CIT's bank unit, which had assets of $16.8 billion, generates deposits through its online banking channels and through brokered certificates of deposit, according to its annual report.
Regulators had already told CIT it needed to address concerns about its deposit base and during those discussions, Thain queried regulators about passing the $50 billion-asset mark.
"One of the main comments that we heard back from the regulators on an ongoing basis is the fact that we didn't have core retail deposits," Thain said. "This transaction really satisfies one of the deficiencies that the regulators thought we had when they looked at how we were capitalized and how we were funded."
Many of those concerns were addressed last year when the Federal Reserve Board terminated an enforcement action against CIT, Gokhale said. CIT had to submit plans for improvements to corporate government and risk management, review its loan-loss methodology and take other steps.
Although lawmakers are discussing whether to raise the $50 billion threshold for SIFI status, that change won't come any time soon. Meanwhile, analysts asked Thain numerous questions about the additional compliance costs of being a SIFI. New regulations that CIT faces include Federal Reserve Board-graded stress tests and greater risk management requirements.
CIT will need to commit some spending toward compliance upgrades, Thain said. But for the most part, OneWest has well-developed compliance processes, particularly in the area of Bank Secrecy Act/anti-money laundering compliance, the area that has repeatedly delayed M&T Bank's deal for Hudson City Bancorp.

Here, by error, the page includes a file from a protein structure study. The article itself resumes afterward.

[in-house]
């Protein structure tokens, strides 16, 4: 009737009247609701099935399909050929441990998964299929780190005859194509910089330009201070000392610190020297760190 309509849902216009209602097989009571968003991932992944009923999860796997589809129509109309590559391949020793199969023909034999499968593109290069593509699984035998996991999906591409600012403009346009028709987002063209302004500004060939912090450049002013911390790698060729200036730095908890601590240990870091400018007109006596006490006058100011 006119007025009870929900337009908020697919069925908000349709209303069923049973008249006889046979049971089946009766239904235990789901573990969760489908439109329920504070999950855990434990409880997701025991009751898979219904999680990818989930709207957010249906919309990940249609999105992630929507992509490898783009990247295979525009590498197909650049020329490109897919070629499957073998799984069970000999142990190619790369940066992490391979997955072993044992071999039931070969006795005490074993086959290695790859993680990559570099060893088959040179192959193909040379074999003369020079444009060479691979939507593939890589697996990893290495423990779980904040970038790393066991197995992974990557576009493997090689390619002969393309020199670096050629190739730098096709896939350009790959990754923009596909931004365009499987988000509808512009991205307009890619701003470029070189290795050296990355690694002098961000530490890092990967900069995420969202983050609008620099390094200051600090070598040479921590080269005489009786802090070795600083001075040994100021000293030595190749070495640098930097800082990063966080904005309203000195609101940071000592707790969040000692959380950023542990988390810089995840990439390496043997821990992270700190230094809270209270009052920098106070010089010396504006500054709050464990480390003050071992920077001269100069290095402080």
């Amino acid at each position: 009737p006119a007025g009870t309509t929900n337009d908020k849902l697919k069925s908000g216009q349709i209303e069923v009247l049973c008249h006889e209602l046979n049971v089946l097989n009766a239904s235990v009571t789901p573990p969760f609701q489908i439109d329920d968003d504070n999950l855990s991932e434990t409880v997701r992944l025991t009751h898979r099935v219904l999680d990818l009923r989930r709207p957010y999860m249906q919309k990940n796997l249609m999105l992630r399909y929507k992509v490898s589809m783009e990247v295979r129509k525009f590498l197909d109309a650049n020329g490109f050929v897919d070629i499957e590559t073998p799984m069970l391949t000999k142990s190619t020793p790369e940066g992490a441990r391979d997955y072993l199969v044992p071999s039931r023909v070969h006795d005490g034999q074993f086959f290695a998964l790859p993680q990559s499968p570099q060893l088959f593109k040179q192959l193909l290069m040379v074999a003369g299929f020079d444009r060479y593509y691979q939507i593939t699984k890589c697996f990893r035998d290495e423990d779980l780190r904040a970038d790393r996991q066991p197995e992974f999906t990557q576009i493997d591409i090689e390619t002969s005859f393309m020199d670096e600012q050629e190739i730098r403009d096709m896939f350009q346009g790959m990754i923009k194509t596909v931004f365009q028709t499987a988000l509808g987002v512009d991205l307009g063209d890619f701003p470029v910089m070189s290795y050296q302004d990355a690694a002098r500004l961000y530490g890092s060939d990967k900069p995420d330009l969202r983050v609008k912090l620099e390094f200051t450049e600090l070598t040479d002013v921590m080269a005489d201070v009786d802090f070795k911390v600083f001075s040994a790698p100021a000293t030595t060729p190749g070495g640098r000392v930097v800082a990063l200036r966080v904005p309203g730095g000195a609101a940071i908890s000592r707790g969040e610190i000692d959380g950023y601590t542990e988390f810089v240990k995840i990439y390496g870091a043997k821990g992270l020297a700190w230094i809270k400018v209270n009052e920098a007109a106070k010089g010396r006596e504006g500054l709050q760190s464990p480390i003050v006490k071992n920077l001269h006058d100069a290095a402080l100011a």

"We believe their BSA/AML systems are state-of-the-art as are ours," said Scott Parker, CIT's chief financial officer.
OneWest held $7.6 billion in 1-to-4-family residential mortgages, as of March 31. Most banks' mortgage businesses are struggling. But CIT plans to let OneWest's mortgages run off the books, then "be replaced by newly originated commercial loans," Thain said.
"It would be difficult for us to replace that portfolio with [a cash investment's] kind of yield in this environment, so in fact, that it is an attractive portfolio," Parker said.
CIT is not buying OneWest for potential cost savings, as there is very little overlap of business lines, Thain said. For example, "we have a commercial real estate business, but our business is mostly East Coast and their business is mostly West Coast," he said.
"There will be some expense savings in some of the corporate infrastructure but for the most part this is additive," Thain said.
For OneWest, the deal represents the end of an investment forged at the onset of the banking crisis. OneWest was created in 2009 when an investor group led by George Soros and John Paulson bought assets of the failed IndyMac.
As a former failed institution, OneWest has a 10-year loss-share agreement with the Federal Deposit Insurance Corp. involving the IndyMac assets. CIT's acquisition is contingent on gaining approval for an extension of that agreement.
"We're confident that we will be able to get the approvals we need," Thain said.